Are Cymbals Pitched or Unpitched? (A Complete Explanation)

Pitched vs unpitched instruments can be a confusing topic and many drummers are unsure of which category a cymbal falls into. In this article I’ll be explaining why cymbals are considered “unpitched percussive instruments” and why some cymbals have a higher/ lower pitch compared to others.

Cymbals: Pitched or Unpitched?

Cymbals are unpitched percussive instruments because they do not have a definitive pitch and are only designed to produce a sound of one kind of pitch unlike pitched percussive instruments (e.g. a xylophone) which can produce notes of multiple pitches.

Why are Cymbals Considered Unpitched?

First, let’s get a good understanding of what “pitch” is.

The pitch of a sound is its position in the complete range of sound. It describes how high or low that sound is.

When a note is played by an instrument, it produces a sound wave. Sound waves can have different frequencies which refers to the speed of the wave. The frequency of a sound is measured in Hz which is a measurement of the number of sound waves per second.

An note with high pitch, will have a sound wave with a higher frequency compared to an note with a lower pitch.

Pitched vs Unpitched Percussive Instruments

Okay, next let’s define what a “pitched” percussive instrument is.

A pitched percussive instrument is one that produces notes of one or more pitches. Examples of pitched percussive instruments include the xylophone, glockenspiel, timpani and marimba. If you hit different parts of these instruments, a different note will be played.

Cymbals on the other hand are considered unpitched or non-pitched percussive instruments. This means they do not have a definite pitch. In other words, they are designed to make one kind of pitch.

Other examples of unpitched percussive instruments include the snare drum, bass drum, triangle and maracas.

Cymbals Still Have a Pitch

So this is where the confusion usually stems.

A musical instrument can have a pitch, but still be classed as “unpitched”.

Cymbals are considered high-pitched instruments because the frequency of the soundwaves they produce is high.

Check out this table below to find out the fundamental frequencies of different types of percussive instrument. Remember, the higher the frequency, the higher the pitch of the sound is.

Percussive InstrumentFrequency Range
Floor Tom60-80 Hz
 Bass (Kick) Drum 80-130 Hz
Rack Tom130-150 Hz
Snare Drum170-200 Hz
Crash Cymbal400-500 Hz 
Ride Cymbal300-600 Hz 
 Hi-Hat Cymbal300-3000 Hz 
Average frequency ranges of drums and cymbals in a standard drum kit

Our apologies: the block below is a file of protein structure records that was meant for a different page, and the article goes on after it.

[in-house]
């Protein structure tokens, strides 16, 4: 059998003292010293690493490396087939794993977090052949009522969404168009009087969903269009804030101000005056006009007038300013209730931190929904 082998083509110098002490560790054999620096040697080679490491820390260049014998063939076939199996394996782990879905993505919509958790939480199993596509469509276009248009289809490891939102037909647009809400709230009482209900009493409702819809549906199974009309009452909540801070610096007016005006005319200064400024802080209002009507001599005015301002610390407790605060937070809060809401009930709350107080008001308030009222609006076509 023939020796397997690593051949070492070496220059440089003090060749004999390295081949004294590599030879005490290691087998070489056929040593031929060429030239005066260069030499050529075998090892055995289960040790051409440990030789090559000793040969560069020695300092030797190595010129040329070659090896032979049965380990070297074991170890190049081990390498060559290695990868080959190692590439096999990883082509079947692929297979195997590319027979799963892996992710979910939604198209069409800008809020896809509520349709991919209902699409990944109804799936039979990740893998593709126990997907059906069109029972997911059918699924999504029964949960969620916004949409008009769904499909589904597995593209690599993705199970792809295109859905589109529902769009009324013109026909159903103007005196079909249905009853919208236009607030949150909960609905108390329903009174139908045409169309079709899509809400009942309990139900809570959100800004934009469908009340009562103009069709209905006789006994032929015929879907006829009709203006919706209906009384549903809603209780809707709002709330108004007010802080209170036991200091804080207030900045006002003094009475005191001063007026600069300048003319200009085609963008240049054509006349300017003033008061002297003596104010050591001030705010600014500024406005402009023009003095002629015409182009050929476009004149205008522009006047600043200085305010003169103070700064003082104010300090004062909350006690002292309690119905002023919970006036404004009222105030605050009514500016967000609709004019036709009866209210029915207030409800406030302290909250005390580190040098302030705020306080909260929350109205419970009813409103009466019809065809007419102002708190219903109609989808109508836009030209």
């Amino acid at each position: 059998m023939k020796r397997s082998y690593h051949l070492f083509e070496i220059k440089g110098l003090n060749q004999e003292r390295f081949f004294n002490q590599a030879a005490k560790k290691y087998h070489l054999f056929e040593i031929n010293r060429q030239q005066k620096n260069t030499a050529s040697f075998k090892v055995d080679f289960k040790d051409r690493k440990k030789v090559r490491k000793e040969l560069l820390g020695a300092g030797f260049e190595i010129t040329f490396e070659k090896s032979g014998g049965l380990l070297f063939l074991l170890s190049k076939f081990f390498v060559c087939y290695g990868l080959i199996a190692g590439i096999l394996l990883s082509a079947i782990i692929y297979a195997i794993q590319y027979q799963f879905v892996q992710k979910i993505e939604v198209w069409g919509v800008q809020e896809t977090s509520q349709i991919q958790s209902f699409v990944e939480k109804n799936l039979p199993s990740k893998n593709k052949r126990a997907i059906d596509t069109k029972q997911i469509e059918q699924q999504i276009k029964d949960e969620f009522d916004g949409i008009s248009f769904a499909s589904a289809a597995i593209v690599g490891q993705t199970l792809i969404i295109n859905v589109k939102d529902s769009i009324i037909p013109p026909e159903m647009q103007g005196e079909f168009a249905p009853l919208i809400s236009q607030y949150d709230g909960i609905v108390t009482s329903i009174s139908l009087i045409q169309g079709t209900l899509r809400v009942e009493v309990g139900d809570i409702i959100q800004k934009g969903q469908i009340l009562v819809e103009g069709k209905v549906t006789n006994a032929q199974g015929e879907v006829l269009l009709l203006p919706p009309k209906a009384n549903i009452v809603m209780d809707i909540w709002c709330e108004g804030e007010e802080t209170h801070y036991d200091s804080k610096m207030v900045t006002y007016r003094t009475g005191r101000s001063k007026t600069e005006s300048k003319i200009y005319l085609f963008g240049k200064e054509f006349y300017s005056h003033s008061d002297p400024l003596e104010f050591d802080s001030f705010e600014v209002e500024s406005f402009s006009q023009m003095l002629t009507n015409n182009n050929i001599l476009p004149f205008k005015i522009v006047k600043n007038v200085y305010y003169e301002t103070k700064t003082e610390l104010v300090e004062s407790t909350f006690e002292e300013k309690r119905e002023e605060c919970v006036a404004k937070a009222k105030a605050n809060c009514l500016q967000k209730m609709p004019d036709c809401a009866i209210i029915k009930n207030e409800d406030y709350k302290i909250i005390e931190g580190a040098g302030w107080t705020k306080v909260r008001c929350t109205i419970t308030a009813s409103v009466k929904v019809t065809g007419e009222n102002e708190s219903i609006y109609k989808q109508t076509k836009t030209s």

What Affects the Pitch of a Cymbal?

Not every cymbal is created equally and hence not every cymbal has the same pitch. The pitch of a cymbal is affected by its shape, size, thickness and weight. Let’s look at each of these factors individually.


Here we’re talking about diameter.

A cymbal with a larger diameter will have a lower pitch than a cymbal with a smaller diameter. This is because the larger diameter of the cymbal causes the soundwaves to be slower. Slower soundwaves means the sound has a lower frequency, and hence a lower pitch.

Thickness and Mass

The thinner a cymbal is, the lower its pitch will be. Thicker cymbals are heavier and vibrate faster which means the soundwaves have a higher frequency and hence a higher pitch.

This is a confusing concept because with other instruments, such as guitars the opposite is true. For example, thicker guitar strings have a lower pitch. However, this is because the strings are attached to the guitar and are under tension.

A cymbal is allowed to vibrate freely because it is not under tension so the mass is allowed to directly affect the pitch.

Profile/ Taper

The taper or profile of a cymbal refers to the change in thickness from the bell to the edge of the cymbal. Assuming the mass and size of the cymbal stays the same, the flatter the cymbal is (less taper) the lower the pitch will be and the higher the taper is, the higher the pitch will be.


I’m here to share with you my passion for drumming, as well as some tips and tricks for choosing and making the most out of your drum kit and accessories. Whilst I play primarily on electronic drum kits, I love all things drumming and hope to share this with as many people as possible!

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